Scottish National Dictionary (1700–)

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CLAVER, Claiver, v. and n.1 [′kle:vər]

1. v.

(1) To talk idly or foolishly; to gossip. Vbl.n. and ppl.adj. cla(i)vering. Gen.Sc. Sc. 1862  A. Hislop Sc. Proverbs 115:
In ower muckle claivering truth is tint.
L.Bnff.(D) 1934  J. M. Caie Kindly North 14:
Though ye're streekit an' kistit an' beeriet an' a', Ye limmer, ye'd like, gin ye'd only the poo'r, Tae come claverin' up throu' the mools and the stoor.
m.Sc. a.1846  A. Rodger Poems (1897) 131:
O, never mind the foolish things That clavering Jenny says.

(2) Of birds: to chatter. Kcb. 1883  G. Murray Sarah Rae, etc. 30:
Let moor-cocks claver to their mates, And plovers pipe their lay.

2. n.

(1) An idle tale, gossip, foolish talk; nonsense. Gen. in pl. Gen.Sc. Sc. 1728  Ramsay Poems (1800) II. 516:
Delighted with their various claver.
Sc. 1819  T. Carlyle Early Letters (ed. Norton 1886) I. 230–231:
This is all claver, but it pleases one.
m.Sc. 1927  J. Buchan Witch Wood ix.:
Never heed an auld wife's clavers.

Used in pl. as int. = Nonsense! Cf. Havers. Gall. 1900  R. J. Muir Mystery of Muncraig iv.:
“Claivers! ” said William Herries. “Ae body's as good as anither body.”

(2) A fuss, a murmur (Fif.10 1937). Sc. 1818  Scott Rob Roy xxiii.:
They cost the burgh siller, and there might. hae been some clavers about the loss o' them.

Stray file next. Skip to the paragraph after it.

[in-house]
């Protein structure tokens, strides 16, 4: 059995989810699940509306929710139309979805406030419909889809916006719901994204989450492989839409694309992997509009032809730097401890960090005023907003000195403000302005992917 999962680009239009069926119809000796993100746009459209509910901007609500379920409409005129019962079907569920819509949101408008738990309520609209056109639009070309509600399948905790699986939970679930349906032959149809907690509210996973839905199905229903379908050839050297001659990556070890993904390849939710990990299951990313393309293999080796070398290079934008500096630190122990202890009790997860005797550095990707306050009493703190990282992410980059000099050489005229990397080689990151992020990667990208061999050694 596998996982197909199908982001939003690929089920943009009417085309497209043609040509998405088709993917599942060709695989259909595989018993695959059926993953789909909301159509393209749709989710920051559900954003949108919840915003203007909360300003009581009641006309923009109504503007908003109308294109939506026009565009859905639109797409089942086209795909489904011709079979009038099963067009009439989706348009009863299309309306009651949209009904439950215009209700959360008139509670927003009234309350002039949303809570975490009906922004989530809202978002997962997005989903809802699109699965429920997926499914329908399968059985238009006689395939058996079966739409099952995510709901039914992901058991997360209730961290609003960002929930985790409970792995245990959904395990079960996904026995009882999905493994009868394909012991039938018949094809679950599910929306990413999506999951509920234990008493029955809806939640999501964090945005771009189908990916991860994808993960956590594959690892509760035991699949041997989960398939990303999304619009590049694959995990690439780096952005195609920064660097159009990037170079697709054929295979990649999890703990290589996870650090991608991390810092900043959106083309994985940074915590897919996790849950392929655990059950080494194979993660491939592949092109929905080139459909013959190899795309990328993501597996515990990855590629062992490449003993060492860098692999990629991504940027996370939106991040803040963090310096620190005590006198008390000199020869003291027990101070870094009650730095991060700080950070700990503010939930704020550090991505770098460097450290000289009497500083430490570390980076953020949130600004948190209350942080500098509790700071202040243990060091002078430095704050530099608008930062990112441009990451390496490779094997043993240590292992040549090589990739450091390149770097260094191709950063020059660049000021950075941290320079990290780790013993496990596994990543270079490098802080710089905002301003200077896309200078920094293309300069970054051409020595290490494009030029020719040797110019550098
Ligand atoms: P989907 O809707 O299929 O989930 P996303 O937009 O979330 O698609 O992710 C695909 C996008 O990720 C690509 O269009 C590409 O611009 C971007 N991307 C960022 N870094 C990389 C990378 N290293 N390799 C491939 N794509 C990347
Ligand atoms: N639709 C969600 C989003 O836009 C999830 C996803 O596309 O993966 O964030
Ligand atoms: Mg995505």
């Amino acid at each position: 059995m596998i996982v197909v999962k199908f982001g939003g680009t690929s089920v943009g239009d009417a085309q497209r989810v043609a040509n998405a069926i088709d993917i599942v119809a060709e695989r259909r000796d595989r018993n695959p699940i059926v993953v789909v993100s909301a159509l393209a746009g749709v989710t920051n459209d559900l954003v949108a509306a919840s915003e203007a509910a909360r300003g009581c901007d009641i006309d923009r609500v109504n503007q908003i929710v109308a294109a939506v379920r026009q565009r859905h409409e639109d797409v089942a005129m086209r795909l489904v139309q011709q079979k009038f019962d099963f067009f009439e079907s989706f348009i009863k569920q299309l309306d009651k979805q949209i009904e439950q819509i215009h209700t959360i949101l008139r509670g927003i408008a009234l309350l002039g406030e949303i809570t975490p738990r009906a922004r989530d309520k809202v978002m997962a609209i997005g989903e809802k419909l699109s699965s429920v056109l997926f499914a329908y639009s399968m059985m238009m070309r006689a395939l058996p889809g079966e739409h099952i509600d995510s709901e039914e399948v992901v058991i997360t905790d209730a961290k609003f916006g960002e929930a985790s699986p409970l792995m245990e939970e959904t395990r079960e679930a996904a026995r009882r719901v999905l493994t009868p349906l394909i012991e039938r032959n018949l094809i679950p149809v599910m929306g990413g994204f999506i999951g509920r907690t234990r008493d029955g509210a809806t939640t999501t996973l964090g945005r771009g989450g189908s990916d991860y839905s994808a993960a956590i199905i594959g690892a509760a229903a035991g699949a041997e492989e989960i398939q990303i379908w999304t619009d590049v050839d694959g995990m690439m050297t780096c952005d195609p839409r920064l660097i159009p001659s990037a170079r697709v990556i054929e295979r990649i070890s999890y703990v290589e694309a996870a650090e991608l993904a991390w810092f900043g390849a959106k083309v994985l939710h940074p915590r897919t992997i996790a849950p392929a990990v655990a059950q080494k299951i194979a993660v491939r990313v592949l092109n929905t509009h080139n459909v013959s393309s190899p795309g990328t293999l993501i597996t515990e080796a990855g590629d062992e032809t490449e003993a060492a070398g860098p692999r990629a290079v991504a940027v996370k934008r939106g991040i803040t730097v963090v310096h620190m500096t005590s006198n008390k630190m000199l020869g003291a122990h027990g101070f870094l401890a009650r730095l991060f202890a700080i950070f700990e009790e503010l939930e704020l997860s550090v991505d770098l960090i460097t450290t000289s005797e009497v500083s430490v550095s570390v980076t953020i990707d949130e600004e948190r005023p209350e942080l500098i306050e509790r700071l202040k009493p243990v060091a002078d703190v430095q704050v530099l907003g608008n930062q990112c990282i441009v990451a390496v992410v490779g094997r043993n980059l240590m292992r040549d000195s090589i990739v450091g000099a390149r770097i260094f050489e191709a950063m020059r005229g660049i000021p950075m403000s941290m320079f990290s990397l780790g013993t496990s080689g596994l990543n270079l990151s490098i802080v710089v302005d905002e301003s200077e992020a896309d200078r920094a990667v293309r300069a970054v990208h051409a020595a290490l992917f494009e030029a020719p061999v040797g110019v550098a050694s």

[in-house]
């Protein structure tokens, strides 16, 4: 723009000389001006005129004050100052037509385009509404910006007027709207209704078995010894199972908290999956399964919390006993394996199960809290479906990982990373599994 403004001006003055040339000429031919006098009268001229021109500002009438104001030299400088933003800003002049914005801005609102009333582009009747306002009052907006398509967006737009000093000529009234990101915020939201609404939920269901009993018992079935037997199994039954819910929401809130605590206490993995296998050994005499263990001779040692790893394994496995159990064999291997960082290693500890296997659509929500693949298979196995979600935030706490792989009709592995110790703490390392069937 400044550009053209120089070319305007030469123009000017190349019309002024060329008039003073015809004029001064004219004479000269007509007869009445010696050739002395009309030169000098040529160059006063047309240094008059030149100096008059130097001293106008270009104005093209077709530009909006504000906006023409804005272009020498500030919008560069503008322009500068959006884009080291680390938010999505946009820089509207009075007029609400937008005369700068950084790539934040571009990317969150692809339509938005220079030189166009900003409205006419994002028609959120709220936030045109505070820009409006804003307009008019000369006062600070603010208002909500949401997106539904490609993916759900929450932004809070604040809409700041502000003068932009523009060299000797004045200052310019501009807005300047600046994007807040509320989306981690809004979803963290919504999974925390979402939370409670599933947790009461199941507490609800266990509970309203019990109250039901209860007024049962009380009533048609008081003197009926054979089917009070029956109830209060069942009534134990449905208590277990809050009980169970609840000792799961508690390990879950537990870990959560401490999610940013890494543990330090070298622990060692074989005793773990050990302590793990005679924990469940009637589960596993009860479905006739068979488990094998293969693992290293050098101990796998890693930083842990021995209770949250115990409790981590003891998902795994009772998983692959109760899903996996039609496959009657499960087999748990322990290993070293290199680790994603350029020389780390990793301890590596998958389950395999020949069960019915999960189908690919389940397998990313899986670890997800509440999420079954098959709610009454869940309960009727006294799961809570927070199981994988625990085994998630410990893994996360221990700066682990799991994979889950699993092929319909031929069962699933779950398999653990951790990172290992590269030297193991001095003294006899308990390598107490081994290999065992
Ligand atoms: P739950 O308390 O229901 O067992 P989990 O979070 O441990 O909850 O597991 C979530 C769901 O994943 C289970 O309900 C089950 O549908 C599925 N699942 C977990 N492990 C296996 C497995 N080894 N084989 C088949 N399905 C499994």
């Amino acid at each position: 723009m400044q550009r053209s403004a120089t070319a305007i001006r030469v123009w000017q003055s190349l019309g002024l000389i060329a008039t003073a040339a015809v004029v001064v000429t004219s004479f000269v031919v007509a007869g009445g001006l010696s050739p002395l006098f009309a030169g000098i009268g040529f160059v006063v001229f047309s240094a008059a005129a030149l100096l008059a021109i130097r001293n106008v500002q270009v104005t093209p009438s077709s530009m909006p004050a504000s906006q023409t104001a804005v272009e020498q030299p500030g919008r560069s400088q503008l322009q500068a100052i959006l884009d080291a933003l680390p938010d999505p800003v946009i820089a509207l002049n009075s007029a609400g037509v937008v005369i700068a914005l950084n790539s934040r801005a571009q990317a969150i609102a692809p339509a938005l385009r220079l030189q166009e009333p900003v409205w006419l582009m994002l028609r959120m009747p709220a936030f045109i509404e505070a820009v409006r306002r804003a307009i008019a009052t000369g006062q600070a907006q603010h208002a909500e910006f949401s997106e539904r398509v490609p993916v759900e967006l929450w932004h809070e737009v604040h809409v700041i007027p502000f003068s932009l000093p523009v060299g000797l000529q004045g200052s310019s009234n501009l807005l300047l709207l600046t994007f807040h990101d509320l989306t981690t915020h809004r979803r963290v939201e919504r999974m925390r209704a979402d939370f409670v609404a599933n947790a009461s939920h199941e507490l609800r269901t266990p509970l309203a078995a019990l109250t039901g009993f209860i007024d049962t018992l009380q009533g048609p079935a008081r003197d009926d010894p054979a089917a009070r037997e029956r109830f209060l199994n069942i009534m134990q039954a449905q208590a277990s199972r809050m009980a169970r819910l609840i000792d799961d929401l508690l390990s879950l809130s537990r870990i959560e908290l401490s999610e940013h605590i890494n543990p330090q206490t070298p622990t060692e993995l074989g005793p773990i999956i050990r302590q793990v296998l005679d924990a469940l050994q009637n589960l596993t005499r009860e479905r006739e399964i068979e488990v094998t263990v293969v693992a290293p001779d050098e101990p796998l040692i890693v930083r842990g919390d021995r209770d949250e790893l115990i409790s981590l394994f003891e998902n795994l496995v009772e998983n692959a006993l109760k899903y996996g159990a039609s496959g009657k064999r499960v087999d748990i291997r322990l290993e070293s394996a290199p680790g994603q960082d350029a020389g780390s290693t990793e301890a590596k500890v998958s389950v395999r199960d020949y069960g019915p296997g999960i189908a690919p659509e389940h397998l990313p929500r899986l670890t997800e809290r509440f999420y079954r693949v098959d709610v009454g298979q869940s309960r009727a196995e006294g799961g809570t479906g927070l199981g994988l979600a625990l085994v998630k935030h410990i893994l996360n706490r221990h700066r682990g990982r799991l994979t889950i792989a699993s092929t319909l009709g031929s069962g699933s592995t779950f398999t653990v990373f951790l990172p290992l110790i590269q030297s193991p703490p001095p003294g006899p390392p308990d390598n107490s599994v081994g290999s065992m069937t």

Fif. 1900  “S. Tytler” Jean Keir xi.:
I thocht it was best to bring this . . . lest it should get into the keeping of folk that would raise a claver.

(3) A talk, conversation (Bnff.2 1937). Sc. 1824  J. E. Shortreed in Cornhill Mag. (Sept. 1932) 273:
I thought Sir Walter wad maybe like to hae a claver wi' him.

(4) The chatter, twittering of birds (Bnff.2 1937). Sc. 1936  J. G. Horne Flooer o' the Ling 41:
An' on the windy tree afloat, Dapper an' dink, Yer chitter-chatter, Claver an' clatter!

(5) A foolish, idle talker (Ayr.4 1928; Dmf. 1925 W.A. Scott in Trans. Dmf. and Gall. Antiq. Soc. 21; Rxb. 1923 Watson W.-B.).

[O.Sc. claver, to talk idly or foolishly, a.1585 (D.O.S.T.). Origin uncertain: Gael. clabaire, a prater, Welsh clebar, silly talk or gossip, with its v. clebran, and Kilian's kalaberen, “inter se in utramque partem de variis rebus otiose suaves iucundosque sermones conferre,” have all been mentioned.]

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"Claver v., n.1". Dictionary of the Scots Language. 2004. Scottish Language Dictionaries Ltd. Accessed 20 May 2019 <>



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